2014-09-18 Energy Week

Please note that this post is being developed.

Friday, September 12

¶   What will the world look like in 2025? Expect a lot more solar power. In fact, according to a report by Thomson Reuters, in 2025, solar will be the primary source of energy on our planet. 2025 may sound a ways off, but it’s only 11 years away. [Energy Collective]

¶   The cost of solar electricity generation will decline to half of the current level by 2020 in China, an important technological breakthrough in raising the use of the clean energy, making it the same as the cost of coal generated electricity. [ecns]

Saturday, September 13

¶    Recently published analysis shows Chinese coal consumption fell for the first time this century in the first half of this year. Even more striking, China’s gross domestic product growth and coal consumption have decoupled, suggesting a structural shift in the Chinese economy. [Energy Collective]

¶   Chile’s Environmental Assessment Service has approved a 698-MW solar power development. The ‘South Campos Sol project’ will require $1.6 billion in investment and will be built over more than 2,000 acres in the Copiapó province, in the Atacama Region. [PV-Tech]

Sunday, September 14

¶   The six Central American countries had a total solar capacity of 6 MW in 2013. The total is expected to reach 22 MW by the end of 2014. However, market researcher IHS believes it can reach up to 243 MW in 2015 and continue growing rapidly from there. [CleanTechnica]

¶   Electric utility executives around the world are watching developments in Germany nervously as renewable technologies they once thought irrelevant begin to threaten established business plans. Many in poor countries are considering skipping the fossil age altogether. [New York Times]

¶   After a seven-year-long investigation, scientists at the National Audubon Society issued a grim report finding that more than half of the 650 or so bird species in North America may be threatened by global warming. [Canada News]

Monday, September 15

¶   “Happy nuclear free birthday to the people of Japan” Every birthday is special – but today Japan is celebrating something unique. Japan has been nuclear-free for one year. One year ago today, the last commercial nuclear reactor operating in Japan was shutdown. [Greenpeace International]

¶   At least 150 major companies worldwide – including ExxonMobil, Google, Microsoft and 26 others in the United States – are already making business plans that assume they will be taxed on their carbon pollution, a report today says. [USA TODAY]

¶   Leading environmentalists from 44 countries have teamed up to call on foundations and philanthropists around the world to use endowments worth billions of dollars to turn the tide on global warming. [reNews]

Tuesday, September 16

¶   This past August was the warmest since records began in 1881, according to new data released by NASA. The latest readings continue a series of record or near-record breaking months. May of this year was also the warmest in recorded history. [Huffington Post]

¶   Demonstration systems from Hawaii to the eastern banks of Canada are showing that a “fleet” of water or space heaters can act as a sort of fast-acting sponge that absorbs extra electricity on the grid, especially wind power, making the grid more stable and storing energy. [Environment & Energy Publishing]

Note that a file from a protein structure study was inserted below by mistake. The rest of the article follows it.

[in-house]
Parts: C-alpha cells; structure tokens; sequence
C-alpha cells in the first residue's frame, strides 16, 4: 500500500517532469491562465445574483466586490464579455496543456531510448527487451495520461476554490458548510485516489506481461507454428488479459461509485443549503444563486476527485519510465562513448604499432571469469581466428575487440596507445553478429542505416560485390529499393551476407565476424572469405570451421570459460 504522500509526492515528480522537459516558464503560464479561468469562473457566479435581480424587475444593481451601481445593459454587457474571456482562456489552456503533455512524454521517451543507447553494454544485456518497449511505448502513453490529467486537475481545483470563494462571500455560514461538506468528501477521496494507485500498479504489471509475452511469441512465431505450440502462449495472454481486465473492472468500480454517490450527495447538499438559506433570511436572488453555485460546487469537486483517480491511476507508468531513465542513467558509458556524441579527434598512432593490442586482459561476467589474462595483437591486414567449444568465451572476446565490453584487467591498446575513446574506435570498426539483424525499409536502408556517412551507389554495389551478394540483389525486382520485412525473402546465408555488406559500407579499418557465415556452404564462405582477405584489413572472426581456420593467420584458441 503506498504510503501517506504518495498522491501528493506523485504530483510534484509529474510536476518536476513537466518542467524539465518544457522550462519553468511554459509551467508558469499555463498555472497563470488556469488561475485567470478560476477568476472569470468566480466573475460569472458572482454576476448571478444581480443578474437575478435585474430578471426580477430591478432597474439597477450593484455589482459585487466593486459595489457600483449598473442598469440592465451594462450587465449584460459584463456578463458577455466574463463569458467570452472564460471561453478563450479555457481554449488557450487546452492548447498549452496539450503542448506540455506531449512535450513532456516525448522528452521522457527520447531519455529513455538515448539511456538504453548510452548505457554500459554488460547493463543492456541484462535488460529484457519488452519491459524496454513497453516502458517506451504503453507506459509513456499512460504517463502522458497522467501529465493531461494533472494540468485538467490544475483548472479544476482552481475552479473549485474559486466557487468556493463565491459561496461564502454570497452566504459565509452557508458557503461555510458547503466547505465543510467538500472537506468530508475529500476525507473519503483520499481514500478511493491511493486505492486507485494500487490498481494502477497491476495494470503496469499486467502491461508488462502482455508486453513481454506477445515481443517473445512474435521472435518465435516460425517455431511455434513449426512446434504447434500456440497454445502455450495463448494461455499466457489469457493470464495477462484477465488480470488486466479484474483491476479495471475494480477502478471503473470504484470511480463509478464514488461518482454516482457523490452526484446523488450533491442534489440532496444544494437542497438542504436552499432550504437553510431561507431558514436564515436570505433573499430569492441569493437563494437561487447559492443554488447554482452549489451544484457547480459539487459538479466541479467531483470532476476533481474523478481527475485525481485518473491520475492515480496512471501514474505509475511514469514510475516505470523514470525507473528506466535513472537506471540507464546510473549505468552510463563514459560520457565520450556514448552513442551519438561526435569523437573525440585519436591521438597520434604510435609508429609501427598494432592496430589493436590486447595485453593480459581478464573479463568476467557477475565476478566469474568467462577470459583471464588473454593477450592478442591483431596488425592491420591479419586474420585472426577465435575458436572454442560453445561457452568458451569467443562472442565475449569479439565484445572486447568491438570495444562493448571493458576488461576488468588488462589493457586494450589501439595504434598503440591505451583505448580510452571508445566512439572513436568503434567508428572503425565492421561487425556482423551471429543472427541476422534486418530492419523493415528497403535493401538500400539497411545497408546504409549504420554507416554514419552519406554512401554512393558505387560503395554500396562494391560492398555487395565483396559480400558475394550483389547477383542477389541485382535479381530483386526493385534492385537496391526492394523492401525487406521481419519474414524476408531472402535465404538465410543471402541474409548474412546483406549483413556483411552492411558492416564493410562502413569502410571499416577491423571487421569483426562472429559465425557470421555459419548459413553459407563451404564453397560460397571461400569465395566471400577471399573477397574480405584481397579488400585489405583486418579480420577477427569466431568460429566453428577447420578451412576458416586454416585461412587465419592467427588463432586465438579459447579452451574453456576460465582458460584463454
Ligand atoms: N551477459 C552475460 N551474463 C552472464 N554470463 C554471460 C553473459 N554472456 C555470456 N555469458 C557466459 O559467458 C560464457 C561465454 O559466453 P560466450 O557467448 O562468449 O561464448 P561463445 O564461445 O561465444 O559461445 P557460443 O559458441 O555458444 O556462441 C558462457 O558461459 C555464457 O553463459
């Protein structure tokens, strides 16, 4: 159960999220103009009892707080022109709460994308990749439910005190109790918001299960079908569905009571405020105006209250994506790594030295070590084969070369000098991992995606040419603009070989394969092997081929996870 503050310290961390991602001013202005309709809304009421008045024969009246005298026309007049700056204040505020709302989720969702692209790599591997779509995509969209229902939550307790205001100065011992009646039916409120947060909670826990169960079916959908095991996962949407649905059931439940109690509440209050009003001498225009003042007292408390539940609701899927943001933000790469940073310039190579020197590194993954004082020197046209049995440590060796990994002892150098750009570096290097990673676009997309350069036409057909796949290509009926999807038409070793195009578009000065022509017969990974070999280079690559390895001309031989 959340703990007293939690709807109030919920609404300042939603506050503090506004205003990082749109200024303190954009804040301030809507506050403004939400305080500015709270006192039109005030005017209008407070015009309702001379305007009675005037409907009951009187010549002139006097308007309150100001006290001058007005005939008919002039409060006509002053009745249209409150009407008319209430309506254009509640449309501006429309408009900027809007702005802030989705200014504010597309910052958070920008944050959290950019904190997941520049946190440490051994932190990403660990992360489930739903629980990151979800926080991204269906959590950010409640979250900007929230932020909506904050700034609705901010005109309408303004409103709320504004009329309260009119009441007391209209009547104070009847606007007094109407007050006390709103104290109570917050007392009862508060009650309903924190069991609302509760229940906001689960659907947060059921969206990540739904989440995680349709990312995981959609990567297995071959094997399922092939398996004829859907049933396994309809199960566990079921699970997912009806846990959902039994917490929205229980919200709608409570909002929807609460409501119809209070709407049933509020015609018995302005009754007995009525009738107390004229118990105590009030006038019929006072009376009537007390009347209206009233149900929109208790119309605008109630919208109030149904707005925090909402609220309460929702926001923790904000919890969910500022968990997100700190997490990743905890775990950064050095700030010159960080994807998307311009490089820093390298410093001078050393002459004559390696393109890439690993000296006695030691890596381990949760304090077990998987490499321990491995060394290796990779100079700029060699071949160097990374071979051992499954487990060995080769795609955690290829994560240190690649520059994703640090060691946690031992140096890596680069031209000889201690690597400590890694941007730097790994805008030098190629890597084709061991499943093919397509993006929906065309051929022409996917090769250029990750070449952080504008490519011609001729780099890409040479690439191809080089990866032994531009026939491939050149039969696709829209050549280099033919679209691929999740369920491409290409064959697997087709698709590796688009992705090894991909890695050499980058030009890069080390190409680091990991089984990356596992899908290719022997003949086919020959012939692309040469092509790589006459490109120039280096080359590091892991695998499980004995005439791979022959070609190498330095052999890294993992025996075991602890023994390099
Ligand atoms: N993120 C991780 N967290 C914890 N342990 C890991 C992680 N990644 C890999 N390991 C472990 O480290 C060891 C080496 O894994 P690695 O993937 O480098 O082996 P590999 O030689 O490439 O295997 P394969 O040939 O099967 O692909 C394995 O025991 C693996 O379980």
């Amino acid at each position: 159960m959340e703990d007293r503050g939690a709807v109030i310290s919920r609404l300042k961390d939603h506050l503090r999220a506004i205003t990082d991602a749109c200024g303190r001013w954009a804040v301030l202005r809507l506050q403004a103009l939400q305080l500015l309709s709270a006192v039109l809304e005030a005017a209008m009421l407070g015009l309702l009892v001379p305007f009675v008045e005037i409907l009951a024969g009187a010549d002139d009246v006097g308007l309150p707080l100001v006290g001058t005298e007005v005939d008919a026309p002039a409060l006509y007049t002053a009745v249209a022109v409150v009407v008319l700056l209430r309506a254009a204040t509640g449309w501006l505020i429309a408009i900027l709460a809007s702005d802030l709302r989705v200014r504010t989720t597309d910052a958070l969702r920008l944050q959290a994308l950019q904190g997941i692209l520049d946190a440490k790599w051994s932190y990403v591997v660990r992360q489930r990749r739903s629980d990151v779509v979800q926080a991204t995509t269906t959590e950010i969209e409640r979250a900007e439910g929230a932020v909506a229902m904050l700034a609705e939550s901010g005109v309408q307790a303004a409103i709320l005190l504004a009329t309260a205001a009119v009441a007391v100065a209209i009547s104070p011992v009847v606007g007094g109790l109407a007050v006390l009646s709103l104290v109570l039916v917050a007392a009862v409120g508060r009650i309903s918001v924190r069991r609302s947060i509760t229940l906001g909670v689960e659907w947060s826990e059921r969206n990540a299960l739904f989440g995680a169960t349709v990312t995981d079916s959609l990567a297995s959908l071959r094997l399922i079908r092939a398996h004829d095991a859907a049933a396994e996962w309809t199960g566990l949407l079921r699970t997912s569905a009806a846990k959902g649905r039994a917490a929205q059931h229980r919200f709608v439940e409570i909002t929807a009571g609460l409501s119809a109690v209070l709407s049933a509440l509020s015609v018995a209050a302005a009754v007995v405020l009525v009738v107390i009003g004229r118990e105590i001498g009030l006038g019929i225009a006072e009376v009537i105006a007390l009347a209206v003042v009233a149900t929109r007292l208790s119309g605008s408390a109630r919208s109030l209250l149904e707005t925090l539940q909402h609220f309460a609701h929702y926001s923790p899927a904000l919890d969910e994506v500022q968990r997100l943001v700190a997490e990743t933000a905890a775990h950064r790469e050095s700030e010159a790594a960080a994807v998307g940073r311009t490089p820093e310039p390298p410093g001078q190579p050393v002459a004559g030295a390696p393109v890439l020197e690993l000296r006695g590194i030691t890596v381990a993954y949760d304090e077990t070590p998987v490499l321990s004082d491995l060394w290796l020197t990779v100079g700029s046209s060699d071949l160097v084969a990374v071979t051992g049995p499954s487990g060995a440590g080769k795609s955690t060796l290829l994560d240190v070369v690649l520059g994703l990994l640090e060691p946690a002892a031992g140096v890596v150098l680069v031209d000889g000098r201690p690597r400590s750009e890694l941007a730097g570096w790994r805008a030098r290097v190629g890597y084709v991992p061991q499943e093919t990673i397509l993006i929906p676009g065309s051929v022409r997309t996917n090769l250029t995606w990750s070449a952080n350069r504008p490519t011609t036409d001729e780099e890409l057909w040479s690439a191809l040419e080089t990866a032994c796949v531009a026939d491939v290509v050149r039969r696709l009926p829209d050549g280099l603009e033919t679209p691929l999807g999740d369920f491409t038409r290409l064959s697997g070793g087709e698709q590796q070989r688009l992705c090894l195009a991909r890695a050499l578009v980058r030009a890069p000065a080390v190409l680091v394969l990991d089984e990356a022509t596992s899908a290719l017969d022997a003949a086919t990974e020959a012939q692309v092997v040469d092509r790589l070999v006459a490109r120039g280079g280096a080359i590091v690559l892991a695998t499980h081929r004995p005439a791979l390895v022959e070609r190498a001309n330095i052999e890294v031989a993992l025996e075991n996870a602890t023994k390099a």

¶   A week before heads of state meet at the United Nations to discuss climate change, a major report on Tuesday from global political, environmental, and industry leaders says it’s possible to grow the world economy while tackling global warming. [National Geographic]

Wednesday, September 17

¶   For renewables power sources, nearly all energy inputs are original production and mitigating the waste from that production. More energy is produced than the fossil fuels used. Wind is the most efficient fuel for electricity, creating 1164% of its original energy inputs. [Wall Street Journal]

¶   The Vermont Yankee nuclear power plant has begun a gradual reduction of the electricity it generates that will end with the plant shutting down in December. The coast-down period will end the plant’s operating cycle as the nuclear fuel in the reactor is depleted. [WAMC]

¶   A recent study by GE and NREL shows that the entire eastern US grid could achieve a dramatic increase in wind penetration without suffering any major destabilizing effects, without threatening electric reliability, and without installing any costly energy storage. [Scientific American]

¶   Australia’s coal industry is in a flap after an announcement from the Chinese government it would ban the import of certain types of coal. According to the Wall Street Journal, the directive is primarily aimed at low-grade coal mainly coming from Indonesia and Australia. [Energy Matters]

Thursday, September 18

¶   On Sept. 21, a huge crowd will march through the middle of Manhattan in a loud and pointed reminder to our leaders, gathering that week at the UN to discuss global warming, that the next great movement of the planet’s citizens centers on our survival and their pathetic inaction. [Monterey County Weekly]

¶   A UN summit on climate change will see the world begin to seriously tackle global warming, UN climate envoy Mary Robinson said. “The message from the climate summit and the message going forward to Paris is that it’s not business as usual with a little bit of green attached.” [Tengrinews]

¶   Clearly, politicians across the ideological spectrum are realizing that voters like clean energy. And for good reason, as wind and solar are big-time job creators and economic drivers, making them not just good politics but smart policy investments for any state’s future. [CleanTechnica]


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